6-piston Brembo calipers up front with two-piece floating rotors. That's all we need to say about that.

Engine:

For the money, the ZL1 offers one of the greatest powerplant configurations on the market. Make no bones about it, the LSA is a work of GM engineering genius and is an engine capable of delivering serious horsepower well above the factory's 580hp rating. Put some additional boost to it, a couple of simple bolt-on parts, and a tune, and you're ready to rock and roll with some serious thrust. If the ZL1 has any part that demands attention, it's the LSA. You just can't say enough about this supercharged 6.2-liter beast. That said, it is curious that you can only get the little 1.9-liter blower. I mean, I get that the Corvette ZR1 needs to make the most power out of the GM lineup, but for almost 60-grand it seems like an upgrade to the 2.3-liter supercharger would be a no-brainer. Oh well, maybe next year. Or, maybe you'll just pull the stocker off and smash a Whipple in its place... that'll make for an awesome dyno graph.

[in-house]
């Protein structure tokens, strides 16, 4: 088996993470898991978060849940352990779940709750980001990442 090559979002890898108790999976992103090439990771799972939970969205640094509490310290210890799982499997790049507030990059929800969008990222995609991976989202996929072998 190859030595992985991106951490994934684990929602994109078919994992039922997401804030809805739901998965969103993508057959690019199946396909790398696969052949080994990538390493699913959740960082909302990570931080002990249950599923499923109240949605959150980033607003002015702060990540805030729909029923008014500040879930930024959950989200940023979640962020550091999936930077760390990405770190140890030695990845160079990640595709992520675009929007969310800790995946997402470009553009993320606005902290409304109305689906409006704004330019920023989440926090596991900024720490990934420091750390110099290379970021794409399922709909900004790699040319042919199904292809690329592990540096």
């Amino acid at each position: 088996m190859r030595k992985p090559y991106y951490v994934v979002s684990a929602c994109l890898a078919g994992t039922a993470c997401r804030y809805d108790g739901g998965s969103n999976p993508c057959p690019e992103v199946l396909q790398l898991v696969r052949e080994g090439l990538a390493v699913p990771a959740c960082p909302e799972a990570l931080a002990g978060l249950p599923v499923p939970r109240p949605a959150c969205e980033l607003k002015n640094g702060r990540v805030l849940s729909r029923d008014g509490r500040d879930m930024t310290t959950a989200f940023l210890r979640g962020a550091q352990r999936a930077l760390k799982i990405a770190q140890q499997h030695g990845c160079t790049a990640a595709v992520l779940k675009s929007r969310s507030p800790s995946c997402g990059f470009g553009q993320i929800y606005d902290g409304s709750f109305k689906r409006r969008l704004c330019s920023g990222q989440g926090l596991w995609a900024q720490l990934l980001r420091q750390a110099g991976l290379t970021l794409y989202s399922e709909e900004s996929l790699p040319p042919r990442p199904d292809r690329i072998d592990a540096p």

Power:

Meh.

GM rates the ZL1 at 580hp and we've confirmed that it makes that much in chassis dyno testing, but in a 4,000-lb softy, it's just not enough. Sure, it's "fast" by factory standards and it's obviously faster than any fourth-gen was by close to a second, but, come on, we're talking about 12.0s here with someone trying really hard. Okay, so you're thinking that no one really cares about track times, maybe it's all about the street. Well, it's probably better to focus on the 12.0's in that case, since street pulls felt even slower. Traction is great, but that's probably half the reason the ZL is so disappointing in this regard. Are you moving? Great, you can stab the throttle and the ZL1 will start pulling… not very hard and definitely not sideways, but it'll go just enough to scare your grandmother for a couple of seconds. On feel alone - just feel, not the actual acceleration rate - the ZL1 feels similar to a 400-rwhp fourth-gen, which to many of us is just plain old boring at this point. Torque is great, but the car is so heavy that it needs it… you're not getting torque for the sake of melting tires, you're just getting it to merge onto the highway at a fun clip.